Surf and Turf
Farmers returned home with lasting impressions of how fragile and complex Bay life is.
“Bringing farmers here gives them an excellent opportunity to see the Bay and appreciate its beauty and the ecological system,” Bill Chain said. He is CBF’s Senior Agriculture Program Manager in Pennsylvania and a key organizer of the Farmers-to-the-Bay visit. “Farmers may also better understand how what happens upstream affects the Bay,” Chain added.
For about a dozen Pennsylvania farmers, it was a unique opportunity to see and experience the effects of their efforts to reduce pollution and to exchange with local watermen shared challenges and rewards of farming surf and soil.
Over three days, farmers paddled, fished, and explored at Port Isobel, CBF’s education center near Tangier Island in Virginia. They dropped crab pots into the Bay and retrieved about three dozen blue crabs the next day. They saw bottom dredging and scraping for oysters, and brought up grasses, shrimp, crabs, and puffer fish. They tested the water for salinity, clarity, and nutrient pollution.
On Tangier Island, farmers ate seafood and visited the island museum on a quiet Sunday morning.
A watershed moment was a two-hour meeting between farmers and watermen James “Ooker” Eskridge, who is also Tangier’s mayor, and Lonnie Moore, a former Fleet Senior Manager for CBF.
“We harvest the sea, you harvest the land,” Ooker told the farmers. They shared their concerns about market prices, regulations, weather, health care, and the dangers of their jobs.
“I think that both the watermen and the farmers want to do better,” farmer Donna Hughes said afterwards. “Better for their farms, the Bay, their families, and their communities,” She farms 52 acres of pastureland in Centre County. “You can feel, and hear, the frustration in their stories and discussions.”
“Farmers are often continuing to farm because it’s so important to maintain the heritage of their family,” Glen Cauffman said. He raises Angora goats in Perry County. “Many of us think about our grandfathers and great-grandfathers who worked very hard to organize these farms that we inherited and were passed down to us. It’s a great deal of worry when we can’t keep them sustainable and keep them going.”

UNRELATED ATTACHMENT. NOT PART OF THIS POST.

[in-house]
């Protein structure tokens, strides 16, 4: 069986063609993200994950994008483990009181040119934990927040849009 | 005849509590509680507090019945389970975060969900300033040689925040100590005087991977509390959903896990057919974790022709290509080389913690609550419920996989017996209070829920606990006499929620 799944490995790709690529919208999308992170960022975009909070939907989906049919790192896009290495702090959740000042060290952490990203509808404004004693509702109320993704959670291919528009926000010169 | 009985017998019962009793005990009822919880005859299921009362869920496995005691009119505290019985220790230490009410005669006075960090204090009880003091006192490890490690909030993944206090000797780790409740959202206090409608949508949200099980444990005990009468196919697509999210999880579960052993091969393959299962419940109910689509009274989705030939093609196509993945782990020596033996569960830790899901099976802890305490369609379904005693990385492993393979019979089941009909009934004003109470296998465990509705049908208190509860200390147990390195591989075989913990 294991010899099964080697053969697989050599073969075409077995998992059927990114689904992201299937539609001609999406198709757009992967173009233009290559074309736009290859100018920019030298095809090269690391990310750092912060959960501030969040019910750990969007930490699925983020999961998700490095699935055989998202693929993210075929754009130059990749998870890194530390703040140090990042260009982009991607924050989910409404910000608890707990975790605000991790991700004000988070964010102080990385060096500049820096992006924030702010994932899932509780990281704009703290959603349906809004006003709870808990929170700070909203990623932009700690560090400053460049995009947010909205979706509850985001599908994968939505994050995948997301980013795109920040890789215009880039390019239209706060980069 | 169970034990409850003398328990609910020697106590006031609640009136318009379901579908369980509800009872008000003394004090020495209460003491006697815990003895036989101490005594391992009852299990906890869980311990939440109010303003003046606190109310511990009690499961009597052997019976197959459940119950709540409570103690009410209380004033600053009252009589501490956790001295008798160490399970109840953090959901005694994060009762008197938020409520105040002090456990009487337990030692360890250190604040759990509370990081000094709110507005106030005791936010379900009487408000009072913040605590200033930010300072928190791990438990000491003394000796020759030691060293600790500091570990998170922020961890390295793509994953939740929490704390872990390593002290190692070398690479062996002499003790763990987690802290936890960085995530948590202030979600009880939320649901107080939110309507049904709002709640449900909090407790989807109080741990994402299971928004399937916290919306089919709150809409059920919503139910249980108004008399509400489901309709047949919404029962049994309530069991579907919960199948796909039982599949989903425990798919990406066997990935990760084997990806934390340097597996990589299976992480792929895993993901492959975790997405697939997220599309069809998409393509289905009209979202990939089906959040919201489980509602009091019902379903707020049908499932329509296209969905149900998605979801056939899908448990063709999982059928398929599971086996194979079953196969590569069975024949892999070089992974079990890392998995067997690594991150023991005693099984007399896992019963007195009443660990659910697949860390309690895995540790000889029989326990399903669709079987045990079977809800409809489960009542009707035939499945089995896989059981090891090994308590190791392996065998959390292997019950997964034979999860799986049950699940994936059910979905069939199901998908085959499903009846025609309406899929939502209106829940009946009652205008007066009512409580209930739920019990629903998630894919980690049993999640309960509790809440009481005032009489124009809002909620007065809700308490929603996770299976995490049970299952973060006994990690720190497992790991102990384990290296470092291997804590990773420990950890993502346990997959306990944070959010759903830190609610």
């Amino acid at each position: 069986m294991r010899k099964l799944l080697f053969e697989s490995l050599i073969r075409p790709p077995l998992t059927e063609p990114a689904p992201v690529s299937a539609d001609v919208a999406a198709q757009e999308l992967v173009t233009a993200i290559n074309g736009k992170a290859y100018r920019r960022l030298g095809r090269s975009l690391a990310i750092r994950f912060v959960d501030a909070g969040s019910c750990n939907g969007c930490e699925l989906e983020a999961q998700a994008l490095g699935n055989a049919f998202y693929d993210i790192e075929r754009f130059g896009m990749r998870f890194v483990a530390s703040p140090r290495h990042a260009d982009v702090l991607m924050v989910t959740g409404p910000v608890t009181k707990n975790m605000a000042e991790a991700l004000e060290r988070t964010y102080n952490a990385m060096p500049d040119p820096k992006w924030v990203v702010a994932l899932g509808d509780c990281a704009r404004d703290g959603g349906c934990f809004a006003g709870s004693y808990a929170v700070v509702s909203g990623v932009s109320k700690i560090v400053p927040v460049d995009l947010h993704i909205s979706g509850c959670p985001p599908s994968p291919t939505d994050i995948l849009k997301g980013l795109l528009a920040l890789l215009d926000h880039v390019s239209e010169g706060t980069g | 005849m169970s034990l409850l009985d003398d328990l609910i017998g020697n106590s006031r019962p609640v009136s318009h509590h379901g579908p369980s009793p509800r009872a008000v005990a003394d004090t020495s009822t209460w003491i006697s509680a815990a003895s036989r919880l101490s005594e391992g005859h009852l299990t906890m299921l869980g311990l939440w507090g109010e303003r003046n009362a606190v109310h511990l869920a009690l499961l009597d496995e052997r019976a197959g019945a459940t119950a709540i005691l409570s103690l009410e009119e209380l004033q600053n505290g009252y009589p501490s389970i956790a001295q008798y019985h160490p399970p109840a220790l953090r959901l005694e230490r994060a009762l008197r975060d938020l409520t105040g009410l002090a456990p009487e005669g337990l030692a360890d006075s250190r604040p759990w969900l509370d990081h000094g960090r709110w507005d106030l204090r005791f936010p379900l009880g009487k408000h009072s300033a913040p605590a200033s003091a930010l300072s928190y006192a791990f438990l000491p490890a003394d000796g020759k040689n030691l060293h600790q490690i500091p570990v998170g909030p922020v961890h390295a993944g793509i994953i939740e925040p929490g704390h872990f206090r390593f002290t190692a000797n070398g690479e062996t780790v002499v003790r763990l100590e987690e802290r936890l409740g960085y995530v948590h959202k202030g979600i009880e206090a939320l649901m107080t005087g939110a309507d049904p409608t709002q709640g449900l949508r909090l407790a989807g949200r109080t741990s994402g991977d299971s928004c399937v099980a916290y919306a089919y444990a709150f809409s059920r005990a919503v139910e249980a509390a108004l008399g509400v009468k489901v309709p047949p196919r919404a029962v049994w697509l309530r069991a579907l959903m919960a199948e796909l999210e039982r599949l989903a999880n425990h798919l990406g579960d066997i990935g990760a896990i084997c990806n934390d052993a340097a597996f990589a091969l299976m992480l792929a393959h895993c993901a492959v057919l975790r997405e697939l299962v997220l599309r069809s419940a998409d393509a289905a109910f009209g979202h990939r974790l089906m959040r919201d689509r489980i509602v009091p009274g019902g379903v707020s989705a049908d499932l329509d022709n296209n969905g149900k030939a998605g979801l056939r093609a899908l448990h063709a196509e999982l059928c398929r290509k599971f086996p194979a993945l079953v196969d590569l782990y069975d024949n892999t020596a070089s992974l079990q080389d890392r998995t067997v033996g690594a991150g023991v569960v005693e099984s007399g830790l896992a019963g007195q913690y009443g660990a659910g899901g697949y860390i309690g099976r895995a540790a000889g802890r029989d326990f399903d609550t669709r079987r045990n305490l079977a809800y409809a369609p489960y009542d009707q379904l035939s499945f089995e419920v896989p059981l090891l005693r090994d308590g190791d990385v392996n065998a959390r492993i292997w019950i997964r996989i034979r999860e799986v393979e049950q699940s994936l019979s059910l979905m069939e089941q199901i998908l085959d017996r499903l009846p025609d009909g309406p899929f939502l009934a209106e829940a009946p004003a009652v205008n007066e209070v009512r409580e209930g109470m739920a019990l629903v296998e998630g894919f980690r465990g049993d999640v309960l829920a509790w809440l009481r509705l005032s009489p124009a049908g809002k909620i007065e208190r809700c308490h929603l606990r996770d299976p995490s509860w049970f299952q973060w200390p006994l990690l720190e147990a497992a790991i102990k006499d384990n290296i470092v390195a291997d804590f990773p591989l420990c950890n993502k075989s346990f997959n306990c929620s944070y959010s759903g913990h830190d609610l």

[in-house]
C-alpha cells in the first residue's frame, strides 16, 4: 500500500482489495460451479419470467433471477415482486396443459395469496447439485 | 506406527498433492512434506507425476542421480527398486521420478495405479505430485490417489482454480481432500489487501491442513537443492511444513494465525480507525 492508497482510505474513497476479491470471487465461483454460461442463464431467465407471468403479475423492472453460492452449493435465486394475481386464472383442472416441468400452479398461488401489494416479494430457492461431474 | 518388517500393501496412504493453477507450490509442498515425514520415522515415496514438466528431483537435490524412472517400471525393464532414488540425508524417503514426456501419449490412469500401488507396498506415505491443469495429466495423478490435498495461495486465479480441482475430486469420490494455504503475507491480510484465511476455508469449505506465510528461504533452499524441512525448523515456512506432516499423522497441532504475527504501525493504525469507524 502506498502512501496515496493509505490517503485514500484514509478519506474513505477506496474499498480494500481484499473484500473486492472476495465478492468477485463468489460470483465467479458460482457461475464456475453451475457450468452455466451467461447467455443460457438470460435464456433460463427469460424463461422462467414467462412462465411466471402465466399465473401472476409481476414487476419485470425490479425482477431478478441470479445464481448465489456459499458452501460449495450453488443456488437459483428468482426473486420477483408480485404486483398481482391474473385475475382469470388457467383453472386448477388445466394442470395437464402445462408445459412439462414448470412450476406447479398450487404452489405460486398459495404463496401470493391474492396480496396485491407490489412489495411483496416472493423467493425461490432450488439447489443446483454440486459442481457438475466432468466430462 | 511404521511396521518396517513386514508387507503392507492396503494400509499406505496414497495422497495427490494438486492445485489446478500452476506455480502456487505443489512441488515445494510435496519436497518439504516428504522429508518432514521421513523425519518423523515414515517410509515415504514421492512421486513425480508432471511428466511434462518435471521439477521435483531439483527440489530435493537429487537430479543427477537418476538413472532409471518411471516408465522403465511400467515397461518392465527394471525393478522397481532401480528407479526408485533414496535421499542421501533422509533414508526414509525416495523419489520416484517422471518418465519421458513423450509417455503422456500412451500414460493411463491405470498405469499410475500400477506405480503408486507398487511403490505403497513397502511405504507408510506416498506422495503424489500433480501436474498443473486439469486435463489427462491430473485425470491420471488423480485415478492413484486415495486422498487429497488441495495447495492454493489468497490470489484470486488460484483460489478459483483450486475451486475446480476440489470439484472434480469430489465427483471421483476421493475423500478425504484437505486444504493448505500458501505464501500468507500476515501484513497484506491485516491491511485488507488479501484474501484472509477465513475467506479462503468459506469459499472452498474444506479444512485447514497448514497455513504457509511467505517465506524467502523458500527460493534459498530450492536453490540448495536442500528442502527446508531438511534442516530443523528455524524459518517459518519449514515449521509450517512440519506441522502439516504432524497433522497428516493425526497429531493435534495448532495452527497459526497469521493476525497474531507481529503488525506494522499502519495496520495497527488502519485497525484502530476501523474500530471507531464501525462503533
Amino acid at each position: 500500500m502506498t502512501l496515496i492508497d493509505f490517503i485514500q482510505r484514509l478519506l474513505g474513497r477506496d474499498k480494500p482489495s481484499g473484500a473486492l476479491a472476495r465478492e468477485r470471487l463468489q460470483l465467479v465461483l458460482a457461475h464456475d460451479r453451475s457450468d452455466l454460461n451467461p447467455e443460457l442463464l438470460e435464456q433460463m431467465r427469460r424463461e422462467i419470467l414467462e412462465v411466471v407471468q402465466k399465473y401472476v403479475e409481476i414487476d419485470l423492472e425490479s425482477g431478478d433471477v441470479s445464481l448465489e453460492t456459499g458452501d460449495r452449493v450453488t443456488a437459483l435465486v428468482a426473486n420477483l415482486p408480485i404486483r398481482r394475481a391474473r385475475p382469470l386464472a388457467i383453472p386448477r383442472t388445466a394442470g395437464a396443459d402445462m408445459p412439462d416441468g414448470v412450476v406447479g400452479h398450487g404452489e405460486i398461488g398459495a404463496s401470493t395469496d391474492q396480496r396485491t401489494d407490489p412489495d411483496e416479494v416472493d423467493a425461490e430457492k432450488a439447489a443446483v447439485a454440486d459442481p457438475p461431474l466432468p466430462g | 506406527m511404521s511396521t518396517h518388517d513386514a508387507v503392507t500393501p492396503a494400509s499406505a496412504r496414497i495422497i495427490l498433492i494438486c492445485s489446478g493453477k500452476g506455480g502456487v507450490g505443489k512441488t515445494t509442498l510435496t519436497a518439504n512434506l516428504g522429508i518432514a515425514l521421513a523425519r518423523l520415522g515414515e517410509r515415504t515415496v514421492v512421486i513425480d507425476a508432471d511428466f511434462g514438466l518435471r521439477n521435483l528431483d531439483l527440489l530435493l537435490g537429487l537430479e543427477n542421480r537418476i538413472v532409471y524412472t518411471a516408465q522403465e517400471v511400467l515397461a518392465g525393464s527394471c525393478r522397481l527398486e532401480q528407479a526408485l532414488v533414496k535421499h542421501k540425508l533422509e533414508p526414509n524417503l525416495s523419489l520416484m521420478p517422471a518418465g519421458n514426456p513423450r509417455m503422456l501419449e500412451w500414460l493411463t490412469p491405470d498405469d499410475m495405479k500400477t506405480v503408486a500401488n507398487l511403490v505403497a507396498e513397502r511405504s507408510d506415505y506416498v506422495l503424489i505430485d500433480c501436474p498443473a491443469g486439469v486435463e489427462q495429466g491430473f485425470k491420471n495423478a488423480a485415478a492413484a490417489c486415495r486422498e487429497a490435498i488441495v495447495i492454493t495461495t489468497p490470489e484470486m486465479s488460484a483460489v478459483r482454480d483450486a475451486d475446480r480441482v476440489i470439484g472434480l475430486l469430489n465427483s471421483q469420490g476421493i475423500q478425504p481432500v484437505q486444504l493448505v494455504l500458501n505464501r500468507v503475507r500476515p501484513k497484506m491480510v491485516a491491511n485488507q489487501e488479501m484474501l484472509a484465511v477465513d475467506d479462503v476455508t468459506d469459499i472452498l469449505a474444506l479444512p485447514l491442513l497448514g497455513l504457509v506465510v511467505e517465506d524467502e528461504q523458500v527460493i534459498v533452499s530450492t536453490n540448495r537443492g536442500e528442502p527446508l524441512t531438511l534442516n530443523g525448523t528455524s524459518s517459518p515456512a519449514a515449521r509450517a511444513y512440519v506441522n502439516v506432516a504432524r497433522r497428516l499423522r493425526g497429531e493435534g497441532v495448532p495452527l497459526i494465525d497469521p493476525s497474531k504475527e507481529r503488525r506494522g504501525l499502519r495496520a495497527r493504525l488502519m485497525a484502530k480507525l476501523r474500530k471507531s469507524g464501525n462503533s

“My oldest son is doing it,” Eskridge added, referring to working the water. “I didn’t force him into it. Glad he did because it passes it down. My father was involved in it, grandfather, great-grandfather. We’re proud of what we do.”
“There’s a great challenge for farmers in Pennsylvania and it goes back to regulations,” Bill Chain told the group. “It goes back to the Chesapeake Clean Water Blueprint and the agreement which all the Bay states signed and said they would develop watershed implementation plans.”
Chain noted that the Commonwealth is taking heat because its watershed implementation plan (WIP) came up short in the amount of nitrogen reduction and annual funding. “That shortfall in funding is the kind of funds that might be available for farmers to implement all types of conservation practices,” Chain said.
As hoped, time spent on the Bay made lasting impressions on the farmers from Pennsylvania.
“Getting the hands-on feel for oyster dredging and setting crab pots, as well as actually being on Tangier Island and in the mid-Bay setting, gives a whole new feel and outlook about the Bay, and a greater understanding about how fragile and complex the water and the Bay life is,” Joyce Bupp said. She and husband Leroy grow corn, beans, and wheat, and have steers on a farm in York County.
The exchange between those who farm on surf and turf will continue if a proposed Watermen-to-the-Farm trip comes together in the future.
Pennsylvania Executive Director
Chesapeake Bay Foundation